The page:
GenY to the Xpower

6 things your intranet probably has, but shouldn’t by Valerie Hoven
August 17, 2010, 8:32 pm
Filed under: Intranet

So there are hundreds of articles out there that tell you the “must-haves” for an intranet. We must have fresh content, easy navigation, a people-finder, collaboration, a governance plan… Yaddy yadda.  So we know the 5 functions and 10 things and 7 pages every intranet must have. But what about what we shouldn’t have?

By now, we know what we should do, but what about the things that we keep doing and should stop. I mean, social media is all the rage now, and we keep seeing articles warnings companies not to hire the 20-something-intern to do it. But why doesn’t intranet feel that love, too?

In my humble gen-Y opinion, intranets still aren’t valued much in the USA. Before I was named the intranet administrator for two hospitals, my intranet was managed by an HR secretary. The bosses hated the Sharepoint look (see exact discussion here), so they sent her to a two-day training in Dreamweaver, and she went to town. The other hospital’s intranet didn’t even have a manager. It was just sort of there (put there by IT) and some people found it, little used it. Based on my short two years as an intranet manager, here’s some things that you’re intranet might have but shouldn’t have.

1) A look from outer space.
Don’t give your a look that looks nothing like your company’s style. Generally, companies have some sort of theme or style guide that their communications adhere to. Maybe they have some general colors they use. Well, stick to something like that. I’m not saying your intranet must look exactly like all of its other media, just make sure employees know they are on their company’s intranet and not some school teacher’s website. When I came on board, my intranet used two main colors – orange and purple. My company uses blue and white on almost every publication, letterhead and website. But for some reason, it was decided that the intranet should be orange and purple. Not really a best practice.

2) A giant banner.
Your giant banner takes up a third or even half the page. This was a problem not only on my intranet, but on my company’s website. People love banners, and it is popular real estate. But the most important part of the page is its content, so don’t blow most of it with a banner that names the title of the department with a picture of the team.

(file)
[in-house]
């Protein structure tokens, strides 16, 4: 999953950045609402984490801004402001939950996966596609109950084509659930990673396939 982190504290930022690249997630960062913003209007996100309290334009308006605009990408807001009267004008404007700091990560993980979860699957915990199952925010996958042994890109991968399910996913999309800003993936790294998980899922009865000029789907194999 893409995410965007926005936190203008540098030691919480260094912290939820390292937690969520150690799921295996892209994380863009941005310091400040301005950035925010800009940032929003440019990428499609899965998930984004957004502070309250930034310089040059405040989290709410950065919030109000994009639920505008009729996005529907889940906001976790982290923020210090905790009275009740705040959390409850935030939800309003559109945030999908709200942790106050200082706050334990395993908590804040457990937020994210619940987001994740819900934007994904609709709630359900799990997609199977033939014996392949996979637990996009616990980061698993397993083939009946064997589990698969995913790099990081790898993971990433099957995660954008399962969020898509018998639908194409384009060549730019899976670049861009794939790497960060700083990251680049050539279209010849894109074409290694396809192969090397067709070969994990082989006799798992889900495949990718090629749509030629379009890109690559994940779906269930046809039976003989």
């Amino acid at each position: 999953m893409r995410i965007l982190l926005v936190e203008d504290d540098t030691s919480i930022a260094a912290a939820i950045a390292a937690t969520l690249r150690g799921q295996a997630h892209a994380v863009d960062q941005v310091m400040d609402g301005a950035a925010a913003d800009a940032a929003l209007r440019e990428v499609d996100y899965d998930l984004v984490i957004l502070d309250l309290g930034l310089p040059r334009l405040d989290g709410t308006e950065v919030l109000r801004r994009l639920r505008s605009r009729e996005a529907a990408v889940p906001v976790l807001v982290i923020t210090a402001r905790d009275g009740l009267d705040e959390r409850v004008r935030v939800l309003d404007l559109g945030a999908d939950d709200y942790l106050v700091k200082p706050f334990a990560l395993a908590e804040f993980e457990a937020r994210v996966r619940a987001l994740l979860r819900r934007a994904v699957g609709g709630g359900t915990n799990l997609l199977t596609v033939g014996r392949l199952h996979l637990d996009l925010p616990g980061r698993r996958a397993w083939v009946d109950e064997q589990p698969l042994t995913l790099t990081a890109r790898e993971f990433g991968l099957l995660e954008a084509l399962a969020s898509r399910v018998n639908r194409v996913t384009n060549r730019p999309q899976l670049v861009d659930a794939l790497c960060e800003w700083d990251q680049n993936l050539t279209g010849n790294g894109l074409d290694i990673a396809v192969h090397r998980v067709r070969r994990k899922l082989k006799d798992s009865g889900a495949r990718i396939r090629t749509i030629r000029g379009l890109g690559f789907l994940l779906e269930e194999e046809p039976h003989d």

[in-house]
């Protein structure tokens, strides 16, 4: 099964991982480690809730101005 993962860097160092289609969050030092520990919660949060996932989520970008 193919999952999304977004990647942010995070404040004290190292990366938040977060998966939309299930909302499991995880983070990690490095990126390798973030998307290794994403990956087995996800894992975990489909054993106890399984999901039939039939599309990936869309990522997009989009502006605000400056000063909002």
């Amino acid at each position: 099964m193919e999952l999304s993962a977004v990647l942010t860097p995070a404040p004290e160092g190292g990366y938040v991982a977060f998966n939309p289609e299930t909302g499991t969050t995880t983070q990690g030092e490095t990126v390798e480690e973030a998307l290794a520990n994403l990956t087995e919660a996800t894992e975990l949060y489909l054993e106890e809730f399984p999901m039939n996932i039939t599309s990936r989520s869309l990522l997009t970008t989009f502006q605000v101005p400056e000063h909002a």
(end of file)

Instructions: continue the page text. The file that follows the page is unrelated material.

3) It’s all about me!
Yes, it’s OK to be proud of your intranet, but don’t be selfish. A number of my employees expressed in a survey that they don’t like seeing news just from their hospital/corporation. They wanted to see industry news. Consider a RSS feed showing headlines in your own industry.

4) It’s all in the family.
Don’t link only to your other intranet sites. Consider just linking to your own company website or external news sites featuring your hospital. Similar to #3, my employees said they didn’t just want internal information. Not only did they want industry news, they wanted to hear success stories. My employees wanted to hear patient stories, specifically. Well, our marketing team is constantly writing patient stories and pitching them to media or using them in our own marketing publications. I started posting the links to those stories, and they reach 100+ hits in a few days. And the links are outside our intranet, usually to our website or local news stations.

5) It’s none of your business.
An intranet can blow if it’s purely marketing. While news is the #1 reason my employees visit the intranet, they also said they wanted to see more stuff about our company’s bottom line. Make sure your intranet features the company’s business reports, like financial goals, sales earned, etc. (For me, it would be our surgeries completed, beds filled, etc.)

6) You’re social, but not popular.
So you have discussion boards, forums, wikis, but no one uses them. I’m a huge fan of the web 2.0 elements, but don’t rush it. But for the ones with it, make sure you’re doing it for the right reasons. Don’t do it because it’s cool, or else you will end up just like all those girls at parties trying to be cool, but no one gives you the time of day. If people aren’t using your discussion board, take it down and try again. Re-evaluate. If your social parts become static, and that’s just bad news bears.

In closing, know that there are lots of don’ts for your intranet, but I hope they are obvious, not like the ones above. Examples include – crowded homepage, outdated content, broken links, no buy-in from leadership, and the list goes on and on… but most other intranet experts cover that stuff. See other resources for examples. Just know that sometimes it’s not obvious that your intranet blows – or at least could be improved.


3 Comments so far
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So true about item #5 … If marketing/communications manager responsible for Intranet homepage decides to have news items similar to what they posted on the internet website targeting public/customers, it does not serve much purpose to employees.
Also, staying consistent with the corporate style helps employees recognize the site as their “official in-house site”, specially if employees have access to corporate documents/policies through the intranet. I have seen in some cases, look-feel of Intranet resemble the Internet site, but customized enough to easily distinguish it from the internet website.

Comment by Vik P.

nice points, Vik!

Comment by Valerie Hoven

6 things your intranet probably has, but shouldn’t « GenY to the Xpower…

This article has been submitted to IntranetLounge, a website with a collection of links to the best articles about intranets…

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